Mrs. Phipps: Is four years in prison really necessary for her?
What happened in a federal court Tuesday was deeply distressing to any Tar Heel with even a modicum of tenderness in his heart, regardless of politics.
Meg Scott Phipps, the newest light in the brilliant Scott family of Alamance County, a family revered for generations, was led out of a Greenville courtroom on her way to prison. Her husband watched, and then he headed back home to their two children, ages 12 and 14.
Her crime was political corruption. She had been elected commissioner of agriculture four years ago, and she took money for her campaign illegally. Then Mrs. Phipps, a lawyer and former administrative court judge, tried to shift the blame to her underlings.
The justice system was not kind to her. A judge sentenced her to four years, and federal law provides for no parole. She must also pay a $25,000 fine, and when she gets out she must go on probation, but that is minor punishment compared to the time that she must spend in prison — probably in another state, away from her children and her husband.
Moreover, Mrs. Phipps has to live with the knowledge that she tarnished a unique reputation that had been built by her forebears.
Even her great-grandfather, “Farmer Bob” Scott, had served in the Legislature. Her grandfather was W. Kerr Scott, who was agriculture commissioner, governor and U.S. senator. As governor, Kerr Scott was responsible for the paving of thousands of miles of rural roads.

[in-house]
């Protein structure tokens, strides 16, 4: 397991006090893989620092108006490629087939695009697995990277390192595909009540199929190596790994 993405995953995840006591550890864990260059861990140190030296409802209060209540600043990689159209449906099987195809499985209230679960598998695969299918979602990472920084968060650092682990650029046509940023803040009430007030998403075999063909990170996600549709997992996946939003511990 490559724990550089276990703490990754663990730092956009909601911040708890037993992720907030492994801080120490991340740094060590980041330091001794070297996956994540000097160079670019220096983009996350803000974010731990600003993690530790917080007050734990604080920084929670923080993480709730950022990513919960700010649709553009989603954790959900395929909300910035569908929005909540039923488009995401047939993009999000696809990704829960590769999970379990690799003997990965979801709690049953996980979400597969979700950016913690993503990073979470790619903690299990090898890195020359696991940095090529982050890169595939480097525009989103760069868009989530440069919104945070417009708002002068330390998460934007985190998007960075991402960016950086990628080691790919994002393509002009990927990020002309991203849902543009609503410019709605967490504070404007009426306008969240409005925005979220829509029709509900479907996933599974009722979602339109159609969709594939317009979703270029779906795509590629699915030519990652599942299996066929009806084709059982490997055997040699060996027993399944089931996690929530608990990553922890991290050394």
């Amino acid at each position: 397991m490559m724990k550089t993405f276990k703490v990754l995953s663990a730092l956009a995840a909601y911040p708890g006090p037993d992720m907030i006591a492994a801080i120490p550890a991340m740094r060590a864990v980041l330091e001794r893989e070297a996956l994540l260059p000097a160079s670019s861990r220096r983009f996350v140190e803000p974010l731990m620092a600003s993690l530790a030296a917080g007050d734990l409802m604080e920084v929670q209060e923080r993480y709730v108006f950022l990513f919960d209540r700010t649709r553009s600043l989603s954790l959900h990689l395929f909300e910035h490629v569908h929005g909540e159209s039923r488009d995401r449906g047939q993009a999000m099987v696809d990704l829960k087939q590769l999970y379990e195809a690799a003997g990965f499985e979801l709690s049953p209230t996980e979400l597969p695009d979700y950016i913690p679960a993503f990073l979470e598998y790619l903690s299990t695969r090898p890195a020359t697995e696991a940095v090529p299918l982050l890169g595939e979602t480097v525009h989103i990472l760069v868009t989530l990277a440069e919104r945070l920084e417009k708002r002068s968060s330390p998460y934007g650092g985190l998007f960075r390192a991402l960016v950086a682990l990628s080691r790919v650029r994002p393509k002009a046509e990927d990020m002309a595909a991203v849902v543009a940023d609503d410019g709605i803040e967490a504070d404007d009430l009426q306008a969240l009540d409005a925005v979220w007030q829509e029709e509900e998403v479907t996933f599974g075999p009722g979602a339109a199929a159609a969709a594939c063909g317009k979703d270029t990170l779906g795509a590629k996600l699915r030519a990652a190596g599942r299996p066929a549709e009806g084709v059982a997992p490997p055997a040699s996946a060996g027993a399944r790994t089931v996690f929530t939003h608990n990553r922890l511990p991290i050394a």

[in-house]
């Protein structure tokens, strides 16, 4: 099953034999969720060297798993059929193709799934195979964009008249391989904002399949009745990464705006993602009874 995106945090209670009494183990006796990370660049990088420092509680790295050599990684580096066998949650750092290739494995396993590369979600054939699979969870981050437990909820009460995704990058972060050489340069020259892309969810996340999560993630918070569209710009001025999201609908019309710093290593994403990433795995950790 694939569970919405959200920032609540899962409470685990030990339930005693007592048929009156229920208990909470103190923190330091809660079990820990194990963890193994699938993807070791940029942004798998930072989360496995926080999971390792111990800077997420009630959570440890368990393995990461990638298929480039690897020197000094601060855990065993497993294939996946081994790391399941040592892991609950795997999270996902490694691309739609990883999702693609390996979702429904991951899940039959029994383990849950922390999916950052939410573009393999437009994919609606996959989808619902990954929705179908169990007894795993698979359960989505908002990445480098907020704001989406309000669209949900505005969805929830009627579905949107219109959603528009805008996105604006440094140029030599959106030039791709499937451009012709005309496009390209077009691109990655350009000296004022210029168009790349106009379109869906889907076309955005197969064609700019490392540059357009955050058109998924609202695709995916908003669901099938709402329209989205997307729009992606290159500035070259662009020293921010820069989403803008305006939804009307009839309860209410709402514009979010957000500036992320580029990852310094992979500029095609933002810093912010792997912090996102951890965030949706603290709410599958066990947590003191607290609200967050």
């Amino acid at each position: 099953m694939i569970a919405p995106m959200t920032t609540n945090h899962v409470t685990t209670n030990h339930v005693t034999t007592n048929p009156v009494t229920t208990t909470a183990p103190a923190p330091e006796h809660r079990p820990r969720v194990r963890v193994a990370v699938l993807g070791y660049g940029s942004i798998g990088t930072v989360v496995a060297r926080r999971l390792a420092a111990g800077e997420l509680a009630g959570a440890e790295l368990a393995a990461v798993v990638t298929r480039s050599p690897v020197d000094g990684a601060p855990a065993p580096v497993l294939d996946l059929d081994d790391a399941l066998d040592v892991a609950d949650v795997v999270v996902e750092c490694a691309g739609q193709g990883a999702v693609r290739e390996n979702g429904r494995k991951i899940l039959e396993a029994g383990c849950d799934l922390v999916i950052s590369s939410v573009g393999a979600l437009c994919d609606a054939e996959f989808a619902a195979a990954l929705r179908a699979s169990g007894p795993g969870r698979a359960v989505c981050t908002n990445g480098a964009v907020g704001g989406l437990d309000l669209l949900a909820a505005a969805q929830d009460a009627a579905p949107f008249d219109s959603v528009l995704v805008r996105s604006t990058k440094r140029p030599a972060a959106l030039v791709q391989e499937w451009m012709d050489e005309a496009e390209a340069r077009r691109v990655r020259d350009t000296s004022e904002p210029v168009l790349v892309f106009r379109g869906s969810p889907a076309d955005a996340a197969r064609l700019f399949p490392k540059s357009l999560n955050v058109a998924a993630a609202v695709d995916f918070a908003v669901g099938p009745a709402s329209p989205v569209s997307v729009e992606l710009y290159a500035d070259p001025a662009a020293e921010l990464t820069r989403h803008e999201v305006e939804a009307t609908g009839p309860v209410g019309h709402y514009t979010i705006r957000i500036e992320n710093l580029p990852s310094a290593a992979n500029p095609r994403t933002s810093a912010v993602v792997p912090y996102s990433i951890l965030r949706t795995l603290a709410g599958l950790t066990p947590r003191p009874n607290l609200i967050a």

His son and Mrs. Phipps’s father is Bob Scott, who served as lieutenant governor and then governor, As governor, he helped form the current University of North Carolina system, a plan seen as a solution to the various state colleges’ bickering over funding in the Legislature.
Gov. Jim Hunt asked Bob Scott to take over North Carolina’s community college system in 1983, and Scott found himself in a second career. He headed the system through 12 years of steady growth.
Mrs. Phipps picked up the family mantle. She ran for the state House in 1992 but lost, and then she was appointed an administrative law judge. Eight years later she decided to run for commissioner of agriculture to succeed the retiring Jim Graham. Graham, a legend in himself, had been started on his government career by Mrs. Phipps’ grandfather when he was agriculture commissioner in the 1940s.
The Scotts are farmers, and it was their close association with farmers that helped them rise to the pinnacle of state politics. But by the time Mrs. Phipps ran, a statewide candidate needed a broader base of support than just farmers, and that is what brought her to ruin.
Campaigns are expensive, and hers borrowed hundreds of thousands of dollars. She found contributions from prohibited sources — such as State Fair concessionaires — irresistible.
It has happened to many a politician. Some have been caught and others have not. Many a Tar Heel justified Mrs. Phipps’ transgressions on the basis that such misdeeds are committed all the time and few of the guilty are punished.
That is true. Still, we cannot wink and turn our heads. If the laws are not enforced when they are blatantly violated, we will be reduced to chaos. As sympathetic as we may be, it is right for Mrs. Phipps to see the inside of a prison.
Four years, however, seems too harsh. A shorter sentence, along with the knowledge of what she has done to her own life and to her family, would be punishment enough.
Published in Editorials on March 4, 2004 11:33 AM